Saturday, May 25, 2024
HomeNotes From KathyGood News About the Weather

Good News About the Weather

It’s been quite a summer so far. Heat waves in the South and West, drought in half the country, and thousand-year-floods in the Northeast. The planet saw it’s hottest days on record last week and Earth is at it’s hottest in thousands of years.

But, while most people can’t do anything at all to change the weather, you’re in a unique position. As a farmer/rancher/grazier, you can actually do something about it!

Rancher, and my good friend, John Wick has been working on climate beneficial agriculture since the mid-2000s and he’s come up with a simple solution: Compost.

A dusting of compost on his pastures improved soil structure and it’s water-holding capacity, and doubled forage production. It was also climate beneficial, pulling a ton of carbon per acre from the atmosphere that year and every year since. In fact, researchers have found with one treatment, the same amount of carbon will be sequestered in the soil every year for two decades or more. Further studies demonstrate that this is an effective way to reduce carbon in the atmosphere and return our climate to a cooler, more stable weather pattern.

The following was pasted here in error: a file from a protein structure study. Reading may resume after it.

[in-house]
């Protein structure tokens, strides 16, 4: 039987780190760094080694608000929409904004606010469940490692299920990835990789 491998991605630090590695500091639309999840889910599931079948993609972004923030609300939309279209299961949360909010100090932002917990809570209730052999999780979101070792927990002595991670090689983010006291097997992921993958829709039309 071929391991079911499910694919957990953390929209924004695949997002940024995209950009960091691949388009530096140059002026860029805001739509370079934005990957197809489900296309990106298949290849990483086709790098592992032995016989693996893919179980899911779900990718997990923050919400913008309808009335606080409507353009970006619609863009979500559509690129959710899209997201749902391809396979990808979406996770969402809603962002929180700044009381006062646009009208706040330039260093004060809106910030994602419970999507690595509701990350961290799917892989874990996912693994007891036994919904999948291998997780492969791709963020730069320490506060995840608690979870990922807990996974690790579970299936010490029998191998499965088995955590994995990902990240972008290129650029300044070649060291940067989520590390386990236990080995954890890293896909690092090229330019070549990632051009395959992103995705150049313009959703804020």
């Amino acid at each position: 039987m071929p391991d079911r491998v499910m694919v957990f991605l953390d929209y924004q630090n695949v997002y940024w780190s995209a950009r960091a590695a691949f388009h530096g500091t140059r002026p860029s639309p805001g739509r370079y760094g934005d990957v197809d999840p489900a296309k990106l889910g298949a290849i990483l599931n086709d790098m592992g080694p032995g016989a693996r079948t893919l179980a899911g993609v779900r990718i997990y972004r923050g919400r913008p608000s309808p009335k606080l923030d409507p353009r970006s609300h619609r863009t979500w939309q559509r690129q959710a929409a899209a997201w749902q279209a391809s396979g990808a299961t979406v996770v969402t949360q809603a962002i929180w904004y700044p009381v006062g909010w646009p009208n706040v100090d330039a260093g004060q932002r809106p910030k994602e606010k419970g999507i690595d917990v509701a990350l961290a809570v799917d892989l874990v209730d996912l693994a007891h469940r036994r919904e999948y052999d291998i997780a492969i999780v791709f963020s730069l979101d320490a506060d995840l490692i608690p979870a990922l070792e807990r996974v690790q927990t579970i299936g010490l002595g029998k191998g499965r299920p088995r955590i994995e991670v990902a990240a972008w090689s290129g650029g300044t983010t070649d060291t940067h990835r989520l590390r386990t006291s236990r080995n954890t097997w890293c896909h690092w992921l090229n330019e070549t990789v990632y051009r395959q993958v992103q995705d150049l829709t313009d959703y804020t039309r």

This two-article series gives more information how compost can increase forage and soil carbon sequestration. Or check out the link below for the “Lunch With Forages” presentation I did with John last December, and additional resources to get you on your way.

Thanks for reading AND for doing something about the crazy weather!


P.S. That saying up at the top? Well, it’s normally attributed to Mark Twain. But being the good fact checker I am, today I learned that it was actually his close friend, Charles Dudley Warner. How about that?!

Resources for Carbon Farming to Cool the Planet

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Kathy Voth
Kathy Voth
I am the founder, editor and publisher of On Pasture, now retired. My career spanned 40 years of finding creative solutions to problems, and sharing ideas with people that encouraged them to work together and try new things. From figuring out how to teach livestock to eat weeds, to teaching range management to high schoolers, outdoor ed graduation camping trips with fifty 6th graders at a time, building firebreaks with a 130-goat herd, developing the signs and interpretation for the Storm King Fourteen Memorial trail, receiving the Conservation Service Award for my work building the 150-mile mountain bike trail from Grand Junction, Colorado to Moab, Utah...well, the list is long so I'll stop with, I've had a great time and I'm very grateful.

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